Saddleback Mountain could hardly bear another name because of its shape as viewed from the west side. It bore this name "Saddleback" before the days of the white man, the Indians with their love of colorful tales recounting the story of two Indian chiefs racing their ponies from Mt. Shasta to the Warner summit. The winner, says the Indian legend, hung his saddle on the mountain top to announce himself to the world as the winner. The same mountain has another name, however, since it is designated as Sagle Peak on official maps. Looked at from the east side it is a sharp peak and on clear days eagles are invariably seen circling the summit.
The Spanish name of Alturas which literally means "a valley on top of a mountain" was given to the town in 1874 when Modoc County was created by being carved out of Siskiyou County. Prior to that time it went by the more prosaic name of Dorris Bridge, since the Dorris family in 1870 built the first bridge over Pit River at that point, at the same time establishing a trading center and settlement as well as the large, present-day Dorris cattle ranch.
Gold Digger Pass, the only break for miles in a high lava rim in the Western part of the Modoc Forest owes its name, not to the gold diggers from Oregon passing that way during gold rush days but to a beautiful golden brown wild stallion, hunted for years by the vaqueros of the eighties. The much sought for animal, termed Gold Digger by the vaqueros, always eluded his pursuers by escaping through this gap in the towering rimrock.
The name of the little town of Likely was strangely chosen. When a post office was established there shortly after the original settlement of South Fork Valley, the name of South Fork was disapproved by Washington authorities as were several other names submitted to the post office officials. The settlers gathered in the local store one night to choose a suitable name. Just as the meeting was breaking up without a decision having been reached, one of the pioneer stockmen, Wm. H. Nelson, who had hitherto remained silent, remarked, "Wa'al, it looks as if we're likely to get a name and likely not to." The word "likely" had an appealing sound and was unanimously adopted.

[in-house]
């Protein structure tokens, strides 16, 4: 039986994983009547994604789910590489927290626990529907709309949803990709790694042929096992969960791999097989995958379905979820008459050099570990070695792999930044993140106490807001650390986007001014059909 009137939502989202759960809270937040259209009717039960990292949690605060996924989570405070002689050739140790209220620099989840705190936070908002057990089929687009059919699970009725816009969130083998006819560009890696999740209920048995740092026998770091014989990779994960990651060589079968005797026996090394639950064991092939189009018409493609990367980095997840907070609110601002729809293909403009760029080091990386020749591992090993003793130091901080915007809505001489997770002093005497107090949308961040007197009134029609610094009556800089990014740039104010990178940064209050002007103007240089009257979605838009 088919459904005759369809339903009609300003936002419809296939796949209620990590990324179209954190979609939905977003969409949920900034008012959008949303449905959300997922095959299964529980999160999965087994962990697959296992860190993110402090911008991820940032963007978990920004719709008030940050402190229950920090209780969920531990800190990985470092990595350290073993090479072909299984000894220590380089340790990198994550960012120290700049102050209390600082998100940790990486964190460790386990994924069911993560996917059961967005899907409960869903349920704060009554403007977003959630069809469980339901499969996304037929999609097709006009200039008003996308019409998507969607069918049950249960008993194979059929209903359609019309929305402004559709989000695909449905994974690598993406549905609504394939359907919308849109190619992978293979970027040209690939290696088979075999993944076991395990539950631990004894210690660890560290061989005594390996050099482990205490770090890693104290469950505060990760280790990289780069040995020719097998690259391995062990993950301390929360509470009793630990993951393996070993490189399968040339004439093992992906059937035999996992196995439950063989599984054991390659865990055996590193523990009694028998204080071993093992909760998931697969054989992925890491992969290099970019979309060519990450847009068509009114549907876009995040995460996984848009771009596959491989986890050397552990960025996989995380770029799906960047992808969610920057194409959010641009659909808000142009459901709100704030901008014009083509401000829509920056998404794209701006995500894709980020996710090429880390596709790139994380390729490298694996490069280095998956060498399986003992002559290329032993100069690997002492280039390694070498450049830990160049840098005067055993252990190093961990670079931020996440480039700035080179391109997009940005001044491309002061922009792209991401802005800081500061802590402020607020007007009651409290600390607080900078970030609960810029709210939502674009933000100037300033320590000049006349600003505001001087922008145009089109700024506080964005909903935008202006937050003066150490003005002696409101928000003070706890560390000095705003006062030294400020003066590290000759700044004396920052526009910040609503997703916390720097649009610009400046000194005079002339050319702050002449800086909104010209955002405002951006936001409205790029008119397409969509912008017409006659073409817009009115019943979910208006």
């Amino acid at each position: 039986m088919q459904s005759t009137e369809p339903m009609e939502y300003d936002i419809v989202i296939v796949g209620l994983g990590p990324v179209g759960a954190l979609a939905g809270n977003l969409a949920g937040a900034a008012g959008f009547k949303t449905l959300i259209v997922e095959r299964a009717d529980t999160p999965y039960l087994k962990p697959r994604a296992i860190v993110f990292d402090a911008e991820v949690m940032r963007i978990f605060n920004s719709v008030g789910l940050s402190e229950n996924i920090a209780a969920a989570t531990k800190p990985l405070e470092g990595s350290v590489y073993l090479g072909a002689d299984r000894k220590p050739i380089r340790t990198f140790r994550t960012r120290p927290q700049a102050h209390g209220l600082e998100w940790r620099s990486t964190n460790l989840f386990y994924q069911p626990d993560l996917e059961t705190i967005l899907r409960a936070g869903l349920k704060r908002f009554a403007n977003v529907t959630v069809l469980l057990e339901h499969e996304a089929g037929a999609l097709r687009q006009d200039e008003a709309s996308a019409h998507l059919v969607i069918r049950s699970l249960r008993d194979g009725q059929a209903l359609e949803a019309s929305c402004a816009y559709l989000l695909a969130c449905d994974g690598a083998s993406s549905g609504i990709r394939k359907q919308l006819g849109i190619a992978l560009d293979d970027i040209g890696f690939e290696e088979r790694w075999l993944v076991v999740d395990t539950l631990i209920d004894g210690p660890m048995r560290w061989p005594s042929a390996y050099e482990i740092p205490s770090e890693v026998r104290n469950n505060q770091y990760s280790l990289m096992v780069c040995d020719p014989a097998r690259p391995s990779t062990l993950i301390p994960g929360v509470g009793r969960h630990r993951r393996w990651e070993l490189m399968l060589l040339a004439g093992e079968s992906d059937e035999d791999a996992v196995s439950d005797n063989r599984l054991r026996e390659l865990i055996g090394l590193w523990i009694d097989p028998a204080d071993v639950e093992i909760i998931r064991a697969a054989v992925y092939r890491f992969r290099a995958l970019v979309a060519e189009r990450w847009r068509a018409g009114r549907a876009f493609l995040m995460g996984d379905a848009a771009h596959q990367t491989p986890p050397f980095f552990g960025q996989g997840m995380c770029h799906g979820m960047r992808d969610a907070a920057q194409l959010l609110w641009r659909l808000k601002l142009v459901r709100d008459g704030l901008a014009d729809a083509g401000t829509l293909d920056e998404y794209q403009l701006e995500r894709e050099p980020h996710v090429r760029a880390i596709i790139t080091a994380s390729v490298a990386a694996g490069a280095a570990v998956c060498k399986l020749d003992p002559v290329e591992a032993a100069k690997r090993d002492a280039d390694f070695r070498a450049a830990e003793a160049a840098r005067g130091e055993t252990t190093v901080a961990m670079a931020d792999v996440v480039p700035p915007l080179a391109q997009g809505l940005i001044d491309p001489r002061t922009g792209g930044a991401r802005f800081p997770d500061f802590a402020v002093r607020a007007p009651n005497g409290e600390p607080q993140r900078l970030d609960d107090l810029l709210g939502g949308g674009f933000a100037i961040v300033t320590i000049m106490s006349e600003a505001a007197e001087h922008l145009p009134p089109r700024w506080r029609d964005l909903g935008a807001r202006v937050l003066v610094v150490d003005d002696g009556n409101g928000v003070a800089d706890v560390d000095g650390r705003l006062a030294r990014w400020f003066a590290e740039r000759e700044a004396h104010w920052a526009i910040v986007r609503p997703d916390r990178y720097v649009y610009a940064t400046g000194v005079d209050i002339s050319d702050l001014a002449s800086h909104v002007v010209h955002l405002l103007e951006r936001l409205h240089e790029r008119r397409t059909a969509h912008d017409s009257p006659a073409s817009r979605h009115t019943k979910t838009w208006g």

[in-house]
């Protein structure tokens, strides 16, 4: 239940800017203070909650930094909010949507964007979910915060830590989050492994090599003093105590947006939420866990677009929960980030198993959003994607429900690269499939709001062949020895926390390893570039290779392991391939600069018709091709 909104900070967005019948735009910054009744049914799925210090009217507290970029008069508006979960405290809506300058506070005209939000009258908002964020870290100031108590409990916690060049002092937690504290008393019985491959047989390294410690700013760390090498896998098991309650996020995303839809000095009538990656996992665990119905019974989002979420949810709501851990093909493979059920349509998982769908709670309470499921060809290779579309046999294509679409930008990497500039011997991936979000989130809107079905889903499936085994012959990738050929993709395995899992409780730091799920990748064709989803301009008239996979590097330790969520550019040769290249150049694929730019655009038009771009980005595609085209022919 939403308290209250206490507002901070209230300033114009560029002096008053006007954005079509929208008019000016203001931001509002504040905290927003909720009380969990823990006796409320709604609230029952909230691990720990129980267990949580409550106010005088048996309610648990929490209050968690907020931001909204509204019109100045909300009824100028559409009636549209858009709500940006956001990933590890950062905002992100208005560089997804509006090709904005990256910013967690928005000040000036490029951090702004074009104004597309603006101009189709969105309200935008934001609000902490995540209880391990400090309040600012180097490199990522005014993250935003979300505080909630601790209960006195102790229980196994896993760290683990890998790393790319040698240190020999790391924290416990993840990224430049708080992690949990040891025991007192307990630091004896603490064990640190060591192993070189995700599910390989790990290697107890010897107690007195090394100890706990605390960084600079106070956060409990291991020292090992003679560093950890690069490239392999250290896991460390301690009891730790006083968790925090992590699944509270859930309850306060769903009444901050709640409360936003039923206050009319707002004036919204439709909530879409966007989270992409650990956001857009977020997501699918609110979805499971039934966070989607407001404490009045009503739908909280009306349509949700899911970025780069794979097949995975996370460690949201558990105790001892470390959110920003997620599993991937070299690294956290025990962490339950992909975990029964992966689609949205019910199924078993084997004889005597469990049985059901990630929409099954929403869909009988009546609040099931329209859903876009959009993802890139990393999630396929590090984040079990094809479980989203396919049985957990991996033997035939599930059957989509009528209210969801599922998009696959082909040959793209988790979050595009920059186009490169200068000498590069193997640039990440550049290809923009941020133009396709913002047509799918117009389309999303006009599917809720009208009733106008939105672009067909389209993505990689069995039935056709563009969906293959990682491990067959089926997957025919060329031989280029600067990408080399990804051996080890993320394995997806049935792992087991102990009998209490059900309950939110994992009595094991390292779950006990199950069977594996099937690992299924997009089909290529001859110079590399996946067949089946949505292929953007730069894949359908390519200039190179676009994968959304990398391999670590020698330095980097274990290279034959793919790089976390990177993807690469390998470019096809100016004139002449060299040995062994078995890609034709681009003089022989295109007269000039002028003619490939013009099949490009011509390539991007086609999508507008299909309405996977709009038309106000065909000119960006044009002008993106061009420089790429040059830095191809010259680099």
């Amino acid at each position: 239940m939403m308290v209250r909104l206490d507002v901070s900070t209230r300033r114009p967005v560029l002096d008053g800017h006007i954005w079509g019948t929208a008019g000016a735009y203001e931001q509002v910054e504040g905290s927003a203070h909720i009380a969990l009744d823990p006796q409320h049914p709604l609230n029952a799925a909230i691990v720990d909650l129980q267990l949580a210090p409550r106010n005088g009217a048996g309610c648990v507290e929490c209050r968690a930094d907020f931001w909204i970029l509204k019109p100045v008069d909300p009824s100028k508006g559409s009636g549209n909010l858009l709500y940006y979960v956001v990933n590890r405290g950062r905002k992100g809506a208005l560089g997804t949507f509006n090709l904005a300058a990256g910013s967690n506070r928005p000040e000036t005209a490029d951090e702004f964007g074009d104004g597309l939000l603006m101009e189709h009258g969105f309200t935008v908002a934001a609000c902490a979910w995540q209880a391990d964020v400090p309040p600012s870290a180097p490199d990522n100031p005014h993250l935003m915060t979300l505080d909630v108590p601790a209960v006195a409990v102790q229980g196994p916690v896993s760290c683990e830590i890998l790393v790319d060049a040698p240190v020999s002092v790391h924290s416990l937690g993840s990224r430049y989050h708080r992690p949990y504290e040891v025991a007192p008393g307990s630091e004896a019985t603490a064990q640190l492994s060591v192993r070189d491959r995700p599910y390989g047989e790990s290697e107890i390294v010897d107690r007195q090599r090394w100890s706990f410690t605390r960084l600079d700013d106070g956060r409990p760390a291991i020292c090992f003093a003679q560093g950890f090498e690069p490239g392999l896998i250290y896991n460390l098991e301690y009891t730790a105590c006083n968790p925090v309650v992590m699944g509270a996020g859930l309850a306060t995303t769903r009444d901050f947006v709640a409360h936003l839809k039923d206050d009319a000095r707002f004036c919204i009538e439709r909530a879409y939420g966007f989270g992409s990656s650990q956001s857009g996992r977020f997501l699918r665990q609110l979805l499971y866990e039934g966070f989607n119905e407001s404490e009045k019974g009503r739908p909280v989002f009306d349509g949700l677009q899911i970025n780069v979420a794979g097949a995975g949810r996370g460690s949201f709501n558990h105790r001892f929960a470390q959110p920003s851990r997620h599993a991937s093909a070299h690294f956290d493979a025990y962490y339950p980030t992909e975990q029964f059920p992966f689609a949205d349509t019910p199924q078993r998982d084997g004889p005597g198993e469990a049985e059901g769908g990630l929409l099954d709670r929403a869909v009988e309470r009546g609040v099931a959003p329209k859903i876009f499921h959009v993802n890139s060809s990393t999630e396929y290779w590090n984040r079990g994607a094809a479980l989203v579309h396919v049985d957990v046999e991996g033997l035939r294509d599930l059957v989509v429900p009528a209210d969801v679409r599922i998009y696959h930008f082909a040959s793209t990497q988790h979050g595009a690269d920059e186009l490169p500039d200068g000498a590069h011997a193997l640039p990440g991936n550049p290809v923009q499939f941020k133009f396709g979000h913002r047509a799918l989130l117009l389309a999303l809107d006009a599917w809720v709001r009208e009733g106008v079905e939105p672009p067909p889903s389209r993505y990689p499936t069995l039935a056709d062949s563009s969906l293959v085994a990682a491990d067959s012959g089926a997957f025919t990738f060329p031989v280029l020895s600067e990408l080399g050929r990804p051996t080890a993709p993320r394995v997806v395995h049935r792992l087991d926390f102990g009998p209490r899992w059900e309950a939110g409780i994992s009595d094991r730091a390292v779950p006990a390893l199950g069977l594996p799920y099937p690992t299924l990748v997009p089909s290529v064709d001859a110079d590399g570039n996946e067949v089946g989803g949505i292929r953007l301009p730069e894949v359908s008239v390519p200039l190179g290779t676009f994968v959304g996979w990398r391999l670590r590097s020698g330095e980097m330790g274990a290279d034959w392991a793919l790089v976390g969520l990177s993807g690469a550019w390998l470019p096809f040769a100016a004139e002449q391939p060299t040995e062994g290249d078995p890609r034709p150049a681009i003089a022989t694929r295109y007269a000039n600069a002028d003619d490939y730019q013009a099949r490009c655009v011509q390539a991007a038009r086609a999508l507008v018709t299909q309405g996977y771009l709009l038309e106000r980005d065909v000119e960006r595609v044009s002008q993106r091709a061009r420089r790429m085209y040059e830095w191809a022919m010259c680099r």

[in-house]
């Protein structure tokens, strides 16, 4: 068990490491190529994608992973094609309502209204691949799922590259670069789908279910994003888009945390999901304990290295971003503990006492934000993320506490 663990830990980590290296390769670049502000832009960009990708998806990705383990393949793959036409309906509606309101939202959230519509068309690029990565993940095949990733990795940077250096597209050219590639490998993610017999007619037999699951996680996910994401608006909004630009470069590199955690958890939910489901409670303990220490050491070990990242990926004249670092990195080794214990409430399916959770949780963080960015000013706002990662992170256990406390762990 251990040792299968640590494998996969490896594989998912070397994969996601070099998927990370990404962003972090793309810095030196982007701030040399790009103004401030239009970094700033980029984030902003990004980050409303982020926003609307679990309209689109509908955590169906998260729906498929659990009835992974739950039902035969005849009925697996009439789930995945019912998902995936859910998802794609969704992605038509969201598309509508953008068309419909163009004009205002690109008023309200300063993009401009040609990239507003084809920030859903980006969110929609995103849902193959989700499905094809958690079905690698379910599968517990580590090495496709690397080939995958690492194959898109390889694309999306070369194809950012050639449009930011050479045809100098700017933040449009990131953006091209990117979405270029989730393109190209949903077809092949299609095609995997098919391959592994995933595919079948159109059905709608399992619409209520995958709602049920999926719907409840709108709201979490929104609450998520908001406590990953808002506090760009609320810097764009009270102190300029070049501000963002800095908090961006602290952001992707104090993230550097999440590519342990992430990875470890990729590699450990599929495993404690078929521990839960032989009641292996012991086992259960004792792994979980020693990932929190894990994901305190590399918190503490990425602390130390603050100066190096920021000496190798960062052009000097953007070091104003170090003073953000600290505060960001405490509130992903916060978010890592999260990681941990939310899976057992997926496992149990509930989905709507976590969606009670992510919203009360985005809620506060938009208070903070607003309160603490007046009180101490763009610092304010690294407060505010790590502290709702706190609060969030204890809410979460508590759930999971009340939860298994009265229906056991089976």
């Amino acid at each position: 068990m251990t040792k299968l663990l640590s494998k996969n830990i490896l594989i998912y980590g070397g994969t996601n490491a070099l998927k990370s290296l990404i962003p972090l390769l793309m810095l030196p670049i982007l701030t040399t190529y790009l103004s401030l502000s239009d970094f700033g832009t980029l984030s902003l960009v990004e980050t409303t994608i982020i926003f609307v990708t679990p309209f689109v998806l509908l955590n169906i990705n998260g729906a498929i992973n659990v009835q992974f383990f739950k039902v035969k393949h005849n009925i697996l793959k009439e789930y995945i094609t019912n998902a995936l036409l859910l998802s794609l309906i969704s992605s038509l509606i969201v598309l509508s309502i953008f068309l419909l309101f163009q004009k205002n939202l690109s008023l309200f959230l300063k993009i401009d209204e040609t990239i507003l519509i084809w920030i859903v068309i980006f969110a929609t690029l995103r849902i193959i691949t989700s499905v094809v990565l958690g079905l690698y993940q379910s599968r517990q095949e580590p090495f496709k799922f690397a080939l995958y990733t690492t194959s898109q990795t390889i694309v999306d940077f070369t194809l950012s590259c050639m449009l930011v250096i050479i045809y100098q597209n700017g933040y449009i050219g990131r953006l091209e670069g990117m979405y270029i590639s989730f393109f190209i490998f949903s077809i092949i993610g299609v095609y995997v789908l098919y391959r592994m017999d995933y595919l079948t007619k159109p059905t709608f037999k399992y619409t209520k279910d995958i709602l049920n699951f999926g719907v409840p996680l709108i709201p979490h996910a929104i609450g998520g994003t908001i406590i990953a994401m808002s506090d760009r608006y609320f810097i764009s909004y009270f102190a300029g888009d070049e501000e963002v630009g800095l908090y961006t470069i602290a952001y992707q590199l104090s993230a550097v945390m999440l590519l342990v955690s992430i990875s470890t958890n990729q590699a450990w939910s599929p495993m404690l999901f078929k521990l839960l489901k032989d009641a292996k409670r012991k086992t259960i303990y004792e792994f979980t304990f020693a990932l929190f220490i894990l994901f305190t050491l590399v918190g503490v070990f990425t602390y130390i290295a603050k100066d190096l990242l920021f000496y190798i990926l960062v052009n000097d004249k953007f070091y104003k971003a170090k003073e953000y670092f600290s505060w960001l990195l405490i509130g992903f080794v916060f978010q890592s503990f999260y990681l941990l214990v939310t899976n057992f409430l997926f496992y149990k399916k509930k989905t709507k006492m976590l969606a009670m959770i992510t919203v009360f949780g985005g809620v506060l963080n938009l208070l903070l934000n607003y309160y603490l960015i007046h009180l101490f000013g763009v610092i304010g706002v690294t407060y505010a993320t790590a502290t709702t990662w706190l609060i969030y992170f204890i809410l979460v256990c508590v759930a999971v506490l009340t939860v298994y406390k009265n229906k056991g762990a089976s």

The bones of Tuledad Matney, an old Indian scout who ended his days in the Modoc section many years ago, rest in an unmarked grave on Mill Creek in Jess Valley. His unusual given name is preserved in Tuledad Canyon located near the south boundary of the Forest. The town of Canby was named for General E. R. S. Canby who was shot to death by the Indian leader, Captain Jack, at a peace conference in the Modoc Lava Beds on April 11, 1873. The late Major Chase B. Hardin served with distinction as a private soldier through the Modoc Indian campaign of 1872-73, and a butte in the Lava Beds National Monument bears his name.
Pit River was named for the Pit tribe of Indians who dug pits along its banks to trap deer and other game animals. Lost River in the northwest part of Modoc County was so called by the Indians. Between Tule Lake and Clear Lake this ran underground for miles, reappearing as the main feeder of the Tule Lake. Indians believed that Tule Lake leaked through a lava crevice in the south end and that the waters sent into the lake by Lost River flowed underground, to come to the surface again as Fall River, some 60 miles distant, air line. Tule Lake had no visible outlet, and so logical seemed the Indian tradition that Government engineers sunk a deep shaft in search of the fabled underground stream. It was never found.
A German named Goos, who was the first brewer in Modoc County, was also the first settler on a small creek flowing from the east side of the Warners. On the maps compiled by early-day forest officers, the creek was properly named "Goos". Washington draftsmen, knowing that the old time rangers were usually poor spellers, inserted the "e" and the name "Goose" stuck. The casual visitor who never heard of old man Goos often wonders what connection Goose Creek ever had with the bird of that name.
Thos. Bare settled with his family on a creek near the south end of the Warners in 1865. While out riding after strayed livestock with a group of neighbors one day a band of Paiute Indians attacked his log cabin home. The young wife barricaded the place and gave the Indians a good fight. She was down to the last of her ammunition and about to use it to kill her two small children and herself rather than fall alive into the hands of the Paiutes when her husband and his party returned and drove the Indians off. Mrs. Bare lived in Modoc County until her death at 93 years of age, her declining years cheered by the fact that official topographers had finally corrected "Bear" Creek on the maps to its proper name of "Bare" Creek, since for years the erroneous name had persisted.
Another unusual corrupted name is Hackamore, applied to an important Southern Pacific station located on a timbered flat in the western part of the Forest. An early-day vaquero lost his jaquima, or rope bridle, in that vicinity and his companions named the flat "Jaquima". The Forest preserved the name on its maps as originally spelled for many years but Southern Pacific engineers thought the name should be written just as it was pronounced in the local vernacular, so "Hackamore" it became.
Writers of Western history, interested in this study, find a fertile field in Modoc County for the unusual in place names, replete as they are with echoes of Indian occupation and pioneer conquest.